That is actually the reason as I didn’t want to name the album after a song, because that’s a bit uninspired I think. It makes sense to me if it is a concept album, but our album had so many different stories and different songs, that I wanted to find something that represented the whole album as one piece of work. ‘This Is The Sound’ is more of a statement also for us, because we were very happy and excited to have found our sound, because when we started we had no idea how it was going to turn out. At the end we were quite proud of the wide variety of our material, that it just seemed like a good title. Furthermore it’s also a line in the song ‘Challenge’, so it has a kind of reference to that as well.
The album will contain fourteen songs and has a playing time of more than one hour, so I guess you must have had quite some inspiration and motivation to get your music out to the people?
Yeah, definitely! We got some feedback even that it’s too long, but I really like that the album is so long because then we can show people all the different sides that we have to our music.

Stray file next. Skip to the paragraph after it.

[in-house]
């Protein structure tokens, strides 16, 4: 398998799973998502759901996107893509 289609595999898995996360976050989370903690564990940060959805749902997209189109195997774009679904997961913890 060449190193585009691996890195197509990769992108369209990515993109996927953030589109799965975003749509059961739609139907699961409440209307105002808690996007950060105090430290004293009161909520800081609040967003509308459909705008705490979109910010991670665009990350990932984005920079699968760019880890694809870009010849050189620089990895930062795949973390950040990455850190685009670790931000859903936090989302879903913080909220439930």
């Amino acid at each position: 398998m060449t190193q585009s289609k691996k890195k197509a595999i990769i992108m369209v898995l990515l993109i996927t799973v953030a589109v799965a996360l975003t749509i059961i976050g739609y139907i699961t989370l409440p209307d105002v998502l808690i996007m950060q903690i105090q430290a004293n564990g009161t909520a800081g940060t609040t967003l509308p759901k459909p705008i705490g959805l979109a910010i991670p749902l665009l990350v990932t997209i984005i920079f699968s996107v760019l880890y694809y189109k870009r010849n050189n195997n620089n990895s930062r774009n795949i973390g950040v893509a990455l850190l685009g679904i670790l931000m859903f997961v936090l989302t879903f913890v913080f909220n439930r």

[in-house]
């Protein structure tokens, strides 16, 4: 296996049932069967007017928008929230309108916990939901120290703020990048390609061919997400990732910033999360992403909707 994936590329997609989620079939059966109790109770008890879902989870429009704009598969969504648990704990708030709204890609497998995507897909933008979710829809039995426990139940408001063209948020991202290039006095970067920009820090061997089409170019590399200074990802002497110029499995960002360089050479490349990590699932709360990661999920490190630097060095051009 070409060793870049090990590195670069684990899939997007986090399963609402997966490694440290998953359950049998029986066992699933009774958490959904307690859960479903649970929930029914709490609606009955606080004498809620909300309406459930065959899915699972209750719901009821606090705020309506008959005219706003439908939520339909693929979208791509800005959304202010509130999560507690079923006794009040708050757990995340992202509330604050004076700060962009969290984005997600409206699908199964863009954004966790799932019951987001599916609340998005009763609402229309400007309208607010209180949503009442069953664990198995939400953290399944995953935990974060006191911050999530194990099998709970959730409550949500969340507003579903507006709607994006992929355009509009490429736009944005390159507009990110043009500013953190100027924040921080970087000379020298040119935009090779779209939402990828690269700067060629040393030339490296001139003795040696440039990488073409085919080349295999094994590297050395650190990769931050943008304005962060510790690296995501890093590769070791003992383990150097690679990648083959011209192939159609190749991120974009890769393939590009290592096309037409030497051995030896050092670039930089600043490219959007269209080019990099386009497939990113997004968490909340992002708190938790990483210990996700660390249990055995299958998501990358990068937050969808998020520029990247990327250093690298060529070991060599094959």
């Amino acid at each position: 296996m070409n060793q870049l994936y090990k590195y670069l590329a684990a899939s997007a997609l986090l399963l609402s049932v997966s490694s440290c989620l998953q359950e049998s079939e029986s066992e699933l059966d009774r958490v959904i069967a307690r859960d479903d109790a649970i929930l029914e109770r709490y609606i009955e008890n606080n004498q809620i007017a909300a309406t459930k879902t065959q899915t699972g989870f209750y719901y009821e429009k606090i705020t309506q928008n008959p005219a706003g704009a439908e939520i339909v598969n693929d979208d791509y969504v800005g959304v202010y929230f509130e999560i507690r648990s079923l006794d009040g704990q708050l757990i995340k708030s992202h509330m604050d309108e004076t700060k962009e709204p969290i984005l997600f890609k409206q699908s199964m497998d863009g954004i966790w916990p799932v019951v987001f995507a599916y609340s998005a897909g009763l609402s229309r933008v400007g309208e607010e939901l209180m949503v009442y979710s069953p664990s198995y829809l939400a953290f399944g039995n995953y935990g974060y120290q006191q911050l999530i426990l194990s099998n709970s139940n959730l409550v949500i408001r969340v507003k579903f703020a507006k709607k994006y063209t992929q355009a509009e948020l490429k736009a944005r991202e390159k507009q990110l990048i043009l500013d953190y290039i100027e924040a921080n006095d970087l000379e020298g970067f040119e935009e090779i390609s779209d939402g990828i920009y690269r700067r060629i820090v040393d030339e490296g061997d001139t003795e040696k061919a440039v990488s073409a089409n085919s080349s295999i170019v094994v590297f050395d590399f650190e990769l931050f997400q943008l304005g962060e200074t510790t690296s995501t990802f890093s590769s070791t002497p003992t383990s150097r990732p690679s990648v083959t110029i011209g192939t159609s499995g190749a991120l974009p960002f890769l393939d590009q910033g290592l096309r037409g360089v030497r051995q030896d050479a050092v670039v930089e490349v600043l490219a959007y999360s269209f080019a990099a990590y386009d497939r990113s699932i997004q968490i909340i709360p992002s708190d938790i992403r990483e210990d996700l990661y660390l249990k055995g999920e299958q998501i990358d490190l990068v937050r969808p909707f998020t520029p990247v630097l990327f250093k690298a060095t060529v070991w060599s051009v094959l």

There will also be a special mediabook, which will feature three (cover) bonus songs and each member has made his/her own choice for one song. How did you get that idea and why did each member pick their particular track?
Actually Merlin had the idea for this. When we signed the contract with Nuclear Blast, we had dinner with them and we were talking about bonus material and what we could do in this respect. We came up with that idea that every band member could pick a song and I really like it because it makes things a bit more personal. It also makes it a kind of a challenge as well, because Merlin picked a Queen song (‘The Propeth’s Song’), Ivo picked a Tears For Fears track (‘Mad World’), while I went for a classical song (‘The Cold Song’ form the ‘King Arthur’ opera) and these are all not obvious choices I must say. The challenge was obviously to not ruin the song, but make them our own and I’m quite curious to see and hear the reactions to our versions.
The mediabook will also have a different cover and an extended booklet explaining the stories behind your songs. Why is this information not included on the regular version as this is quite interesting for the fans in my opinion?
The thing with the different versions of the album is more of a record company thing and I’m not an expert in that. The whole thing with bonus stuff and special editions is apparently what labels do nowadays. The special edition is something for the real die-hard fans I think.